The Last Word
Securing the Globe
- By Karina Sanchez
- Mar 01, 2006
BACK in January, NBC televised one of the most-watched awards shows in the United States: the 63rd Annual Golden Globes Awards. The three-hour show attracted more than 18.7 million viewers, according to preliminary Nielsen Media Research figures. That number is up 2 million from last year, and the ratings just keep growing.
Starry-eyed Americans sat on their couches for three hours, tracking their favorite celebrities and their nominations. We all watched as the celebrities stepped out of their limos and walked down the red carpet. We watched their reactions as they heard their names called for nominations. We stared at what they were wearing and wondered how much it all could possibly cost. We saw them present, accept and applaud a large number of awards.
What we didn't see were the screening processes for guests, the verification of identities or the one bad seed that got through the security gates. Why didn't we see this? Because security and identity verification went so smoothly before the event even started that on show day, they seemed almost nonexistent. Security was tight, but did any of the viewing public notice? No.
More People, Increased Security
The Golden Globes has come a long way since its hay day back in 1944, when the first awards ceremony was held at the 20th Century Fox studios. This year's show was held at the Beverly Hilton Hotel.
"The Hilton became like a miniature city," said Steve Locascio, managing director for the Michael Russell Group, the company in charge of providing security for the event.
Of the 7,500 people that were involved in the event, 4,000 of them had to be credentialed. The streets surrounding the hotel were blocked off, allowing only those that were verified to attend. The place was a frenzied mess of people, and Locascio's primary responsibility was to not only keep those people safe, but also to make sure that those people were actually who they said they were. For this reason, he chose to employ Event Credentials LLC in authenticating the identity of each guest.
Event Credentials, a company that recently developed an RFID software solution, offered Locascio its three-in-one software solution. The software solution:
Therefore, the credential includes the person's name, picture and RFID chip. And when they pass an access point, their picture and name pop up on the wireless PDA devices used to scan the cards.
"We chose [Event Credentials] because of the flexibility of what they do," Locascio said.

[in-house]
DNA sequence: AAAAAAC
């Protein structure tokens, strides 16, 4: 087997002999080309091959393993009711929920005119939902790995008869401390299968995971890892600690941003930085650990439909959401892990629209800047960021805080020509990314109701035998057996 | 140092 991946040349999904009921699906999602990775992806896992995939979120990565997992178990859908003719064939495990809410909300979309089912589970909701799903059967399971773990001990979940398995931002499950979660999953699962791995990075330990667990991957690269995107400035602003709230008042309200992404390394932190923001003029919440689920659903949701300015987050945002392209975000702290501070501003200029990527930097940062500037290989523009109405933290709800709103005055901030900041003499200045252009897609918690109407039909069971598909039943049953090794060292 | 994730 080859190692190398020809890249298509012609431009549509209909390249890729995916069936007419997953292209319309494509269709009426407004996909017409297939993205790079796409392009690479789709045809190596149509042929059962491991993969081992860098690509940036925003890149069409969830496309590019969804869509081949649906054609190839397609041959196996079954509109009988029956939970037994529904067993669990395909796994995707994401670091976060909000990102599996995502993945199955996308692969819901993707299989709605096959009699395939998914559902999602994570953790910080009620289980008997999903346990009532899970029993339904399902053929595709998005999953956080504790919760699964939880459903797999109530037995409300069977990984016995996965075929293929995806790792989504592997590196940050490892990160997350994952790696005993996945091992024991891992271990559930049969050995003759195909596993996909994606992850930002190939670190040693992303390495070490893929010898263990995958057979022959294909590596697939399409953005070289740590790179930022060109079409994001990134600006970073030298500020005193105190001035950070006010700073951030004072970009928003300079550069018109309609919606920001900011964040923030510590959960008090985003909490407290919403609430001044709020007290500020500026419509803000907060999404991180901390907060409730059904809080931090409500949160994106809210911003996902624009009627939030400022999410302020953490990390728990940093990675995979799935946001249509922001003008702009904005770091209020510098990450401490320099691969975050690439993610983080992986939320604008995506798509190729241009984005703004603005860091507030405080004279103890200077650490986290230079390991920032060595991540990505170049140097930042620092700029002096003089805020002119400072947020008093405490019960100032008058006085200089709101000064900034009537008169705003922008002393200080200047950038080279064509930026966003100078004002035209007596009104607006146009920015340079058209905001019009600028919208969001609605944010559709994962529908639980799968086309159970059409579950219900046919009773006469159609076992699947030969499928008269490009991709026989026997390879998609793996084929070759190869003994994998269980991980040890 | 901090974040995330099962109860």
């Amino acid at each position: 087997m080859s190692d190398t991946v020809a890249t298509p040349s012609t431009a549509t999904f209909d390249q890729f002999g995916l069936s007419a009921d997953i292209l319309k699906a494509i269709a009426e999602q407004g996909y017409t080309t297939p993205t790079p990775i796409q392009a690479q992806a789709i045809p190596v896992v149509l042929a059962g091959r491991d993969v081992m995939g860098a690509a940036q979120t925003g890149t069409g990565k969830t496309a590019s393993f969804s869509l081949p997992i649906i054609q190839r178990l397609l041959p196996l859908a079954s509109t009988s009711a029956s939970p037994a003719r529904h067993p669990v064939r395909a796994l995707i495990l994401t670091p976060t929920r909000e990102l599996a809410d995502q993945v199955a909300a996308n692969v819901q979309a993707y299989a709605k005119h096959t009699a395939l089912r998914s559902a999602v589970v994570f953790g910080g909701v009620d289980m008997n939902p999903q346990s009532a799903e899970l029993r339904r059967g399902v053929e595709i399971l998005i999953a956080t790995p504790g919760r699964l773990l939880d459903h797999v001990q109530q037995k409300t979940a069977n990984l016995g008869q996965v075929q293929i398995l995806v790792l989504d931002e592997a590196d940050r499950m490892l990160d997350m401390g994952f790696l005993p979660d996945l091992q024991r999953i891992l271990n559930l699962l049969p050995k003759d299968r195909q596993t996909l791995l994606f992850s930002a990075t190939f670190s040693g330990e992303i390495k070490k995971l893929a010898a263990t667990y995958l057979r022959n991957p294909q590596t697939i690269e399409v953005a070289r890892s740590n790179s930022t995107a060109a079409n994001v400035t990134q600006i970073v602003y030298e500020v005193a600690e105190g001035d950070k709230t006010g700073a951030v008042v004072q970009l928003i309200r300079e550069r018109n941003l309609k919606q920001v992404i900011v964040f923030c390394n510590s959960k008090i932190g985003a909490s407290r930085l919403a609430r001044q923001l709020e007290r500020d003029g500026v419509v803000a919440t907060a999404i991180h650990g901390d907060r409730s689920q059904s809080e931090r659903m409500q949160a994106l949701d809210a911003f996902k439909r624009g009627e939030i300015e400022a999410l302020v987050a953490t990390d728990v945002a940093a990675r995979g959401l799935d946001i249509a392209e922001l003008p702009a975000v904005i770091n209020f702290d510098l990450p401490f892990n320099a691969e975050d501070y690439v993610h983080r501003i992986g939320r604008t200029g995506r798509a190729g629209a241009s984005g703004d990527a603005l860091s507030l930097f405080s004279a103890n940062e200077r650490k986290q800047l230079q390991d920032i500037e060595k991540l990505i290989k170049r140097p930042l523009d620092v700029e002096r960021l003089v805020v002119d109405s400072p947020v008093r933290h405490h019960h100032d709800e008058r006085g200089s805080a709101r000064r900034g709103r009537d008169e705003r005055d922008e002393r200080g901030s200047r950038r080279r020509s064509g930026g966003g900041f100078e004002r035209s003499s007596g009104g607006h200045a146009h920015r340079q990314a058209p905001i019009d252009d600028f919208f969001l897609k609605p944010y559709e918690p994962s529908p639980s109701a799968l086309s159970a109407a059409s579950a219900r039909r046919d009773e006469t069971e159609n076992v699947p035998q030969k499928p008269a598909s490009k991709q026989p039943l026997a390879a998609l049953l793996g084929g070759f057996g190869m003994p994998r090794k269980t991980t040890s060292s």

Being a company that works almost exclusively with event security, its system is portable.
"It allows you to bring the same high-tech access control system that you have in your office building or your campus complex to your event site, whether your event site is the Beverly Hilton or the Sheraton towers," said Steve Mark, managing director for Event Credentials.
Security -- A Major Issue
The times have changed dramatically since the onset of the Golden Globes. And security has increased significantly post-9/11. Event personnel and security have, through the years, analyzed the posing threats and have done what they could to combat those threats.
"Fifteen years ago, we were using lanyards and had areas that were punched out or color-coded. Security wasn't a major factor then. The major issue was that we didn't want certain outlets to cover this event, and we were more concerned about that than anything else," Locascio said. "Things have expanded since then. There could be people that want access to the site for other reasons, and we try to keep those people out."
In recent years, credentialing has become more important because of security issues, Locascio said. He cites crowd control and identity management as being the top two security vulnerabilities that he has to consider.
"We don't want to get into a situation where we have more bodies than an area can control, and we want to make sure that the people that we want there are the people that are coming," he said. "From a show standpoint, the tickets are all by invitation, so we don't want these tickets to appear on some Web site for sale."
RFID credentialing has made its way from simply tracking assets to becoming a more reliable form of a two-factor authentication system. And now, we see RFID as a more prominent technology used for security than ever before.
RFID Saves the Day
Each RFID chip has a unique serial number so it can't be duplicated or counterfeited, and it can be activated or deactivated through the software, Mark said. The system was used for identification purposes, access control and people management. It allowed personnel to manage the amount of guests at each table; to allow authorized guests into the ballroom; and to identify that the person who presented the credential was actually who he or she claimed to be.
"The event sponsors or security covering the event want to be able to put their finger on exactly who's been granted access to the venue. With the software solution, you can instantly see who has been granted access, and you can also share that database with local and federal law enforcement," Mark said. "You get tighter control on who is gaining access to these events, while also preventing counterfeiting of these credentials."
Using Event Credentials for three years and counting, Locascio has been satisfied with his decision.
"We've done this for 15 years now. If we were going to turn to an automated system like this and a secure credential system, it had to have everything that we needed, and Event Credentials did just that," he said.